Who’s on First?

So blessed readers….a post on the Bedlam Farm Creative Group page got me thinking…..

First you may note the change in my greeting.  I have felt for a while now the blog intro sounded forced.  To greet this virtual gathering as “dear” implies a level of amity ( look it up,  it’s a word worth knowing) I would not wish to claim without consent. Social Media creates an artificial sense of  familiarity I find disconcerting.  On the other hand, I have made connections with people I might never have known but for social media. Like many elements of modern technology, it is a double edged sword.


Blessings however require neither intimacy nor consent. This may sound like a brash statement; it comes from a mentor who taught me to send forth blessings in the most trying circumstances.  Stuck in traffic? Long lines at the grocery checkout? Sitting behind and in front of crying little ones on long airplane rides? Empty the mind of irritating thoughts by sending out simple prayers of blessing.  There have been days I stood at the end of my driveway, waiting to gather my mail from the mailbox across the road as car after car after car zoomed by and I would sigh and say “Good Heavens there are so many people in need of blessings today.” The majority of these people do not know me (occasionally a neighbor will honk as they pass by)  but they WILL be blessed whether they know it or not!

I would hope anyone reading my posts would be in some way blessed by giving me their time and attention. It may be a bit of laughter, a shared emotion or healing memory pushed to the surface by what I have shared.  If the words I gather here in my attempt to make sense of life experiences help other people in any way then I certainly feel blessed.  I harbor no illusions of having some special level of power to administer blessings beyond the simple grace which we all hold within our hearts. Anything I am able to give to myself or others comes through me, not from me.


Which brings me to the post I read today.  It posed a question about the fine line between compassion and enabling. It prompted an excellent dialogue of powerful insights on how we can help others while maintaining necessary boundaries for our own well being. Reading it I could hear my grandparents telling me “First things first.”  My grandfather said this when we worked in his garden, a small but prolific patch of green next to his garage in the Bronx. I was required to carefully pull weeds, deadhead blossoms and trim thorns off roses for my grandmother before being allowed to cut my own little bouquet to take home.  My grandmother applied this wisdom in the kitchen. It was my task to carefully line up various bowls, teacups and a set of ceramic spoons as she gathered the ingredients for some wonderful dessert.  Grandma had me measure out flour, sugar, spices and seasonings in specific teacups, spoons and bowls.  Pans were carefully prepped and all ingredients lined up well before any mixing was begun.  I do not ever recall seeing her use a printed recipe or cookbook, although she very well may have had both. It took me years to replicate her rice pudding recipe. I still regret not buying the set of vintage mixing bowls similar to hers I once found in an antique store, they might have helped.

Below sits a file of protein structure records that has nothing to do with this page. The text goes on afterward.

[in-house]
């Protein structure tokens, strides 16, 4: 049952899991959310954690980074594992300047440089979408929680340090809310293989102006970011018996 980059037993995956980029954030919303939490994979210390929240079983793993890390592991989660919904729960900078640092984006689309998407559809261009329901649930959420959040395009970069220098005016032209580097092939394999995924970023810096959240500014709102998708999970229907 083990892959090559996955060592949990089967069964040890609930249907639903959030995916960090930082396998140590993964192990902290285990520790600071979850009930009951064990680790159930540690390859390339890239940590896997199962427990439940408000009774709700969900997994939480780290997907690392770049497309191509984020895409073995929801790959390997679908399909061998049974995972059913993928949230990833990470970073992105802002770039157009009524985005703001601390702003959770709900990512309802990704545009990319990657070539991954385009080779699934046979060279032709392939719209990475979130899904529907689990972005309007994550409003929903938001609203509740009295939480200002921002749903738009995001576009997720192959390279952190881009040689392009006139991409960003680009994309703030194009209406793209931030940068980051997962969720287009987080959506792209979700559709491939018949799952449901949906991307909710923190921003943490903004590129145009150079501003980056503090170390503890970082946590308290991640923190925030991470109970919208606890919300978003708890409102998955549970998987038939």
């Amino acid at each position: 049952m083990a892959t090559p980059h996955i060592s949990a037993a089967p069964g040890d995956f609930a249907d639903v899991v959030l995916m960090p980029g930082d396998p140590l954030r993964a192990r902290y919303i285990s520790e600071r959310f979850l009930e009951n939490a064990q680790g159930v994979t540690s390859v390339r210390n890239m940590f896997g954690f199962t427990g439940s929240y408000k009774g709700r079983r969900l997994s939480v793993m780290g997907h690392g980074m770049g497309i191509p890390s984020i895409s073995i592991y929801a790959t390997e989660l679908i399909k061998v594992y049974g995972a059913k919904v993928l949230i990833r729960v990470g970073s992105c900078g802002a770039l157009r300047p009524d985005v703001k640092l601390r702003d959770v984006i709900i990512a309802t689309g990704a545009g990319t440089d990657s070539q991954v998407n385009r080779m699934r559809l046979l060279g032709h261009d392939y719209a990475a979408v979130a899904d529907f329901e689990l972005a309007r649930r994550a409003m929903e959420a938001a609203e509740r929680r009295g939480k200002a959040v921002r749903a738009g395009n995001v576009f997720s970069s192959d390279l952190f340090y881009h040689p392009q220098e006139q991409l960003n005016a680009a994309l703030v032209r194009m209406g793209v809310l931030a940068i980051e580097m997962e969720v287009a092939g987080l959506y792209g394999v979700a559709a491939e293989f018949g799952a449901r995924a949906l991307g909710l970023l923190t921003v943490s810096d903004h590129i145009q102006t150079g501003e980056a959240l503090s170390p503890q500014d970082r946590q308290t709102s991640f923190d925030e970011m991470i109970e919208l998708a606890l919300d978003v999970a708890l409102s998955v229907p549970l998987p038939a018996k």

It took me many years to realize “first things first” did not mean everything and everyone else came first.  Several times I found myself burnt out and lost because I had forgotten to care for myself. I began to realize that guilt was a big clue.  The more guilt I felt when saying “no,” the more likely it was I should in fact hold my ground and maintain some boundaries. It was crucial to reach out, ask others to step in and help so I could step back, take a break and renew my spirit. I began to realize I was a “better” person, a more patient Mom, more efficient co-worker and stronger rescue volunteer when I took time to tend to my own needs because I was more peaceful and content.  It might be a day hike, a weekend of camping trip or even five minutes of quiet in the car before leaving for work.  Sometimes it is as simple as letting the young man at our local feed store carry the big bags of birdseed or dog food out to my car.

Caring for others brings out larger issues, in our personal, family and even societal dynamics. I see this with my friends caring for family members who are ill or aging, with the ongoing efforts of local rescue groups and with the families of the special needs students at work. I myself can only do so much to help and I can only do my best when I am at my best.  If this requires taking time to regain my sense of peace I know I will not be able to move forward until I step back.  Significantly, stepping back sometimes clears the way for things to progress in a way I had not envisioned.  It’s only taken me half a century to apply this insight consistently! Much of the time the process ran similar to the confusion in the famous Abbott and Costello routine “Who’s on First?” and yes a large part of my attitude now comes from the ability to take things, especially myself,  less seriously. I have come to realize if I am not smiling, at least on the inside, when I am doing what I do, I might in fact be adding to the struggle. It is only when I am coming from a heart of peace that I can truly help.


Note: the photos here are from a recent photography experiment where one of our group member shared the process of creating orbs from existing photos.  What we found most enjoyable was how it gave us new ways to look at the images we had on file.  Taking what seems common place and seeing it in a new light, the heart of creativity.

Deborah H Rahalski

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